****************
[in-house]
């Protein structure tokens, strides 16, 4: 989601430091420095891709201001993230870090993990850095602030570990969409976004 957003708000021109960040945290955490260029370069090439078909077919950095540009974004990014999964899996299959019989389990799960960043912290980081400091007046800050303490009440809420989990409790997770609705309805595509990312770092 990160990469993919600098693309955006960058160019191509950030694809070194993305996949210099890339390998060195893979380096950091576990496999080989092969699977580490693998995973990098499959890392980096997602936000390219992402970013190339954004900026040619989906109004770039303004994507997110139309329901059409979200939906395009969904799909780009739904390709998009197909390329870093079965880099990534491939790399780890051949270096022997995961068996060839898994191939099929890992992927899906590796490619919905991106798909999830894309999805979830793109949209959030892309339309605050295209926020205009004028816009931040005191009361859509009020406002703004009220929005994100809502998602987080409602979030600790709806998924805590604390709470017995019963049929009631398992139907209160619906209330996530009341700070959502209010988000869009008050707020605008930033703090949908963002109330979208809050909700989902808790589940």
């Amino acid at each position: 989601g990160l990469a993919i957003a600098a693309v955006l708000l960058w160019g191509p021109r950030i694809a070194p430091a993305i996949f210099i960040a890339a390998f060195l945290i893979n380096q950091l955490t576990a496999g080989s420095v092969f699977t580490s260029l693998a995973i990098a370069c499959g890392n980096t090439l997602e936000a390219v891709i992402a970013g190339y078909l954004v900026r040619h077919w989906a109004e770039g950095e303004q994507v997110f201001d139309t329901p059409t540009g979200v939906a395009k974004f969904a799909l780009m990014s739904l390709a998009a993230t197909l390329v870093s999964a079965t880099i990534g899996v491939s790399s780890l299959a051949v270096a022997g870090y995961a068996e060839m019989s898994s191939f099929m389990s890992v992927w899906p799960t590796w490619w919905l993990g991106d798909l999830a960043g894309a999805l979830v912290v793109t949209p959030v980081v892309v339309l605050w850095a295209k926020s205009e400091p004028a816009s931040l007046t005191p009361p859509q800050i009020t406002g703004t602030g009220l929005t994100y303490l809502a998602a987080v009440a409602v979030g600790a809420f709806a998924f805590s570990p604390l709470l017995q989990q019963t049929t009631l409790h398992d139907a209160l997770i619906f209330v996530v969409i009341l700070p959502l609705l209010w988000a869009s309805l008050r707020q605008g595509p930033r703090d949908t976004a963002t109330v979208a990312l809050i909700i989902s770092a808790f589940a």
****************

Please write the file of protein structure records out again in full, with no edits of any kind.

[in-house]
């Protein structure tokens, strides 16, 4: 989601430091420095891709201001993230870090993990850095602030570990969409976004 957003708000021109960040945290955490260029370069090439078909077919950095540009974004990014999964899996299959019989389990799960960043912290980081400091007046800050303490009440809420989990409790997770609705309805595509990312770092 990160990469993919600098693309955006960058160019191509950030694809070194993305996949210099890339390998060195893979380096950091576990496999080989092969699977580490693998995973990098499959890392980096997602936000390219992402970013190339954004900026040619989906109004770039303004994507997110139309329901059409979200939906395009969904799909780009739904390709998009197909390329870093079965880099990534491939790399780890051949270096022997995961068996060839898994191939099929890992992927899906590796490619919905991106798909999830894309999805979830793109949209959030892309339309605050295209926020205009004028816009931040005191009361859509009020406002703004009220929005994100809502998602987080409602979030600790709806998924805590604390709470017995019963049929009631398992139907209160619906209330996530009341700070959502209010988000869009008050707020605008930033703090949908963002109330979208809050909700989902808790589940």
């Amino acid at each position: 989601g990160l990469a993919i957003a600098a693309v955006l708000l960058w160019g191509p021109r950030i694809a070194p430091a993305i996949f210099i960040a890339a390998f060195l945290i893979n380096q950091l955490t576990a496999g080989s420095v092969f699977t580490s260029l693998a995973i990098a370069c499959g890392n980096t090439l997602e936000a390219v891709i992402a970013g190339y078909l954004v900026r040619h077919w989906a109004e770039g950095e303004q994507v997110f201001d139309t329901p059409t540009g979200v939906a395009k974004f969904a799909l780009m990014s739904l390709a998009a993230t197909l390329v870093s999964a079965t880099i990534g899996v491939s790399s780890l299959a051949v270096a022997g870090y995961a068996e060839m019989s898994s191939f099929m389990s890992v992927w899906p799960t590796w490619w919905l993990g991106d798909l999830a960043g894309a999805l979830v912290v793109t949209p959030v980081v892309v339309l605050w850095a295209k926020s205009e400091p004028a816009s931040l007046t005191p009361p859509q800050i009020t406002g703004t602030g009220l929005t994100y303490l809502a998602a987080v009440a409602v979030g600790a809420f709806a998924f805590s570990p604390l709470l017995q989990q019963t049929t009631l409790h398992d139907a209160l997770i619906f209330v996530v969409i009341l700070p959502l609705l209010w988000a869009s309805l008050r707020q605008g595509p930033r703090d949908t976004a963002t109330v979208a990312l809050i909700i989902s770092a808790f589940a």